The Spaces Between
Adastra Productions, $25.00,
The Intentions Book
Victoria University Press, $35.00,
The Spaces Between is Russell Haley’s eighth book of fiction. Its protagonist, Jervis Kraik, finds himself in Whare Moemoea, an off-beat medical institution on Auckland’s North Shore. He has been attacked in downtown Auckland and left unconscious in an incident he barely remembers. He suffers from hallucinations and finds himself inexplicably talking in a South African accent, a discovery that challenges his sense of identity and forces him into a self-protective silence.
Through a series of dreams, memories and hallucinations, and encounters with visitors and the institution’s staff, he gradually recovers, although his road back to health winds through a psychic landscape of doubt and paranoia. What is the relationship between his daughter Lily and his psychotherapist Grayson? Who is the mysterious Christopher Mamut? Is his nurse Moira entirely trustworthy? Are the inconsistencies in their stories evidence of some sinister plot or merely the products of Kraik’s disordered mind?
Haley has used the institution as a metaphor for the human condition before. Readers familiar with his earlier work will recognise the similarities between The Spaces Between and his 1986 novel The Settlement in which the protagonist, Walter Lemanby, is confined to somewhere like the old Carrington Mental Hospital after a fall from his roof. Here, as the blurb says, “he convalesces among bizarre inmates and staff” and “enters a dreamlike world where the imagined is real and reality wavers under the pressure of language”.
Central to Haley’s work is the idea that each of us creates our own reality but that the created world is never under our control. Beyond the reach of our assumptions and our conclusions are alien forces which may be benign or indifferent or downright life-threatening.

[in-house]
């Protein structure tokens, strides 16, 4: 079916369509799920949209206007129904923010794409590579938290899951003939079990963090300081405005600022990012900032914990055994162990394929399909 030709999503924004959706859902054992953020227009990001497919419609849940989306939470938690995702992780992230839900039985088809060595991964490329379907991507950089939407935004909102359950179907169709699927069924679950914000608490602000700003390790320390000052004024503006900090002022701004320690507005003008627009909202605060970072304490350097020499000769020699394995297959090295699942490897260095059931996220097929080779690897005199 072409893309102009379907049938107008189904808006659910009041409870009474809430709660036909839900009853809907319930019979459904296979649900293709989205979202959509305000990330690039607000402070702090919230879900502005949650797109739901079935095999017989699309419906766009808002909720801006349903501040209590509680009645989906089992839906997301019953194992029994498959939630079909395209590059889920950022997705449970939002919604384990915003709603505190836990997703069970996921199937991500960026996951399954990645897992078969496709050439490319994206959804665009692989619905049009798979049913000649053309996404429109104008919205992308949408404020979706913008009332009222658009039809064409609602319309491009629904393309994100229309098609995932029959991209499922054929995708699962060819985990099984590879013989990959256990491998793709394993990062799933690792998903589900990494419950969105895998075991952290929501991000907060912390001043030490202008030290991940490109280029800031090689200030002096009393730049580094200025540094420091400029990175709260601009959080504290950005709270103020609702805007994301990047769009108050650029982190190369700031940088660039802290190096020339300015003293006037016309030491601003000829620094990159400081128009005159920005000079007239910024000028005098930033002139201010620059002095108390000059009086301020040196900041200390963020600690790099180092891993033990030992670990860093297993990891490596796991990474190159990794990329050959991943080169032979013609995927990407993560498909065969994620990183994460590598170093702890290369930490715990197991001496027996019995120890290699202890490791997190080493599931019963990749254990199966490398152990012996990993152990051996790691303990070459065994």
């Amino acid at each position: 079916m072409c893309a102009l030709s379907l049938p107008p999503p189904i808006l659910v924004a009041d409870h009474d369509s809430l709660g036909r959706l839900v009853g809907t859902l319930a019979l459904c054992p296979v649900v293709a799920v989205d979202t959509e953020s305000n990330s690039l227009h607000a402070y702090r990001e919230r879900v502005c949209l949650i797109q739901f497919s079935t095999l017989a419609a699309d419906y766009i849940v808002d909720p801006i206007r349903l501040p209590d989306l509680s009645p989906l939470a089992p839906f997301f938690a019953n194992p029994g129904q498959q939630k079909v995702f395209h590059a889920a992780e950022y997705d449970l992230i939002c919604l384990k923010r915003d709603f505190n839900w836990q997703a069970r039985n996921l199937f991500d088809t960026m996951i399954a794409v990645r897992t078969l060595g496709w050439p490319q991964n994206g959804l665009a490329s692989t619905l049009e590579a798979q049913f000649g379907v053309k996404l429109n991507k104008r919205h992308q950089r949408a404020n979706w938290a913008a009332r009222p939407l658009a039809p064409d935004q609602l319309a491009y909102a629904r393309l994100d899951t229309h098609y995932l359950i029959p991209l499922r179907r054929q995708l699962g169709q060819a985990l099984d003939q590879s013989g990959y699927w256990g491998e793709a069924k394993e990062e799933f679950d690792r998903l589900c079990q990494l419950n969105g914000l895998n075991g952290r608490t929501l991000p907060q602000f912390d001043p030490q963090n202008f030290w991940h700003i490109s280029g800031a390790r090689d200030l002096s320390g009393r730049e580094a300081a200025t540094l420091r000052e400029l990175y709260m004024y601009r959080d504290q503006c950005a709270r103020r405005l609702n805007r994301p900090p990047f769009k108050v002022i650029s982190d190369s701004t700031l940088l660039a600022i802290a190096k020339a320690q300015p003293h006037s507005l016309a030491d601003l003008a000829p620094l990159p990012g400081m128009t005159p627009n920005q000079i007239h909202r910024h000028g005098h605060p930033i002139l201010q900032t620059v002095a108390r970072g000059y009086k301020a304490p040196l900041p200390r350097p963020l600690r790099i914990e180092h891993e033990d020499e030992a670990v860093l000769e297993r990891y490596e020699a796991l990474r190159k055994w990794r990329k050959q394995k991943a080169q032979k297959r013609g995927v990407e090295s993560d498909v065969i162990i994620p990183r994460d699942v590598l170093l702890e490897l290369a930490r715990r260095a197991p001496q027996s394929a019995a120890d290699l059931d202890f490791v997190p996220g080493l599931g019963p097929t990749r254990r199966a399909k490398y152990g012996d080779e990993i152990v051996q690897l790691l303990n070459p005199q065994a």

The Spaces Between is no mere rewrite, however. Haley has moved on in the intervening years to a literary vision that is gentler and more life-affirming. Kraik’s paranoia is naturalised by taking place in the familiar world of present-day Auckland amid landscapes populated by native birds and trees. His doubts and his paradoxical experience are not explained but are generally explicable in terms of the attack he has suffered. The book has a gentle, almost tender tone, and draws on the atmosphere of Haley’s beguiling Harry Rejekt stories: The Spider Web Season (2000) and the novel Tomorrow Tastes Better (2001). Kraik’s paranoia is gradually assuaged through a process of self-discovery that leads to an acceptance of his own failings and a Rejekt-like wonder at the strangeness of it all. Ultimately, meaning must be found not in the words but in the silences, the spaces between them.
Paranoia also suffuses the atmosphere of Julian Novitz’s second novel (and third book of fiction), Little Sister. As with The Spaces Between, there is a narrowly circumscribed narrative present through which the back-story is constructed bit by bit through recollection and flashback. There are four point-of-view characters here rather than just one, however, and this creates a quadrangulation that places the reader in a more enlightened position than any of the protagonists.